Memorandum submitted by Worldaware
Worldaware is grateful for the opportunity to
submit evidence to the Committee on this important subject. As
an organisation committed to promoting greater understanding of
global development issues, we welcome the initiatives being taken
by the Committee.
Worldaware has long recognised that corruption
is the biggest single inhibiting factor against FDI in developing
countries, and has consistently argued that action to reduce corruption
will make a significant contribution to achieving poverty reduction
As part of the work which Worldaware has undertaken
recently, we enclose with this note:
A set of three reports published
by Worldaware (in conjunction with the Commonwealth Business Council)
in 1998 and 1999. As well as providing evidence that corruption
is the greatest barrier to investment, the final report goes on
to suggest a range of initiatives which may be suitable for further
expansion as part of a concerted campaign to eliminate corruption.
This report was launched by our Chairman, Sir Jim Lester, at the
Commonwealth Heads of Government Meeting in Durban last November.
It was warmly received, including by the UK Government (not printed).
A report of a 1998 Worldaware conference
on "Overcoming Law-related Obstacles to Investment in Developing
Countries", which touches on aspects of corruption and the
case for legal and judicial reforms (not printed).
In addition to these reports, which we hope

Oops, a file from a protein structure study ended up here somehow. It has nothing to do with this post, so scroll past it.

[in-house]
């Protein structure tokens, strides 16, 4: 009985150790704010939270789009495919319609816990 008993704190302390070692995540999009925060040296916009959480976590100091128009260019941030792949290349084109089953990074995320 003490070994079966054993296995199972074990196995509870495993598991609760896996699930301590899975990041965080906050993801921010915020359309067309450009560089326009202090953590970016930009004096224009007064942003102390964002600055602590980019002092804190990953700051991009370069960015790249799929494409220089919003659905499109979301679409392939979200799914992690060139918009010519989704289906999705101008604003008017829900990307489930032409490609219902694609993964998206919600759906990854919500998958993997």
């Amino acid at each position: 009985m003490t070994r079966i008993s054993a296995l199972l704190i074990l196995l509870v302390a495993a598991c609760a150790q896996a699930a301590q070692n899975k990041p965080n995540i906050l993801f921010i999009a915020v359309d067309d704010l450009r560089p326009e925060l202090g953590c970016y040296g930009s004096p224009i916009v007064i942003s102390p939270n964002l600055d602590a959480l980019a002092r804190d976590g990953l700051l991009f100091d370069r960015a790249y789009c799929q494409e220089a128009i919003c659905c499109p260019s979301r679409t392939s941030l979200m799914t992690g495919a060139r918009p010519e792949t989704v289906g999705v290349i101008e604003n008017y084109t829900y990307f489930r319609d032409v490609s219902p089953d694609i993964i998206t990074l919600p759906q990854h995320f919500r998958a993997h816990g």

will help the Committee in its inquiry, we would offer two observations
based on our work within our Business Group, which represents
over 60 companies ranging from multi-nationals to the very small.
First, the opportunity to overcome
corruption in obtaining new business in some developing countries
is greater for multi-nationals than for SMEs. This is a factor
of the negotiating strength of individual companies, not just
the determination of the leaders of those companies to combat
corrupt practices. This points to the urgent need to provide assistance
for SMEswhether codes of practice or more practical support
on the groundso that all businesses can compete more equally
for business which will assist the long-term health of developing
Secondly, there is no "one size
fits all" solution. Each country, and often specific sectors
within each country, will pose different challenges. The approach
should be to generate a partnership approach for each country
which will see a common purpose, and consistent practices adopted
by all the stakeholdersGovernment, NGO, private sectorwho
are involved in investment and trade-related activities.
The Worldaware Business Group would be happy
to give further evidence to the Committee if desired on its experiences
and proposals for reducing levels of corruption.